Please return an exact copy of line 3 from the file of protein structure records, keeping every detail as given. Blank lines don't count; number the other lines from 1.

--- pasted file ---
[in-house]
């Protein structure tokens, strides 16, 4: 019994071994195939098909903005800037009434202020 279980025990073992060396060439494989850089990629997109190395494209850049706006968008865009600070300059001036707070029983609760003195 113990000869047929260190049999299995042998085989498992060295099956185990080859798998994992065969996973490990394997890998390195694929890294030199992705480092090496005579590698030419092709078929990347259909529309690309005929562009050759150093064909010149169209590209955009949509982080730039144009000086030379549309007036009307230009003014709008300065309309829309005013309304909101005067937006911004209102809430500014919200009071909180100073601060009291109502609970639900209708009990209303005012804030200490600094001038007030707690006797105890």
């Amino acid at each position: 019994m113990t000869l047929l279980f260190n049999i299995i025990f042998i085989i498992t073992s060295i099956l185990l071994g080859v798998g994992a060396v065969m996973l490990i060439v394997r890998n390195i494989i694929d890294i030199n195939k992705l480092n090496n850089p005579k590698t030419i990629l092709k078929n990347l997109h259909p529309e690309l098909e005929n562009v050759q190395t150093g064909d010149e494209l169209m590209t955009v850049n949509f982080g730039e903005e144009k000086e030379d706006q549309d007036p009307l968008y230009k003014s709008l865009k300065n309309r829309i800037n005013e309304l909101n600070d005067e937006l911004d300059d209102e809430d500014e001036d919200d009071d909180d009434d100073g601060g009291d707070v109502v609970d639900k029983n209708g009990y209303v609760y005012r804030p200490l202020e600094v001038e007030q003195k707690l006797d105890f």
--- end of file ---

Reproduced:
């Amino acid at each position: 019994m113990t000869l047929l279980f260190n049999i299995i025990f042998i085989i498992t073992s060295i099956l185990l071994g080859v798998g994992a060396v065969m996973l490990i060439v394997r890998n390195i494989i694929d890294i030199n195939k992705l480092n090496n850089p005579k590698t030419i990629l092709k078929n990347l997109h259909p529309e690309l098909e005929n562009v050759q190395t150093g064909d010149e494209l169209m590209t955009v850049n949509f982080g730039e903005e144009k000086e030379d706006q549309d007036p009307l968008y230009k003014s709008l865009k300065n309309r829309i800037n005013e309304l909101n600070d005067e937006l911004d300059d209102e809430d500014e001036d919200d009071d909180d009434d100073g601060g009291d707070v109502v609970d639900k029983n209708g009990y209303v609760y005012r804030p200490l202020e600094v001038e007030q003195k707690l006797d105890f």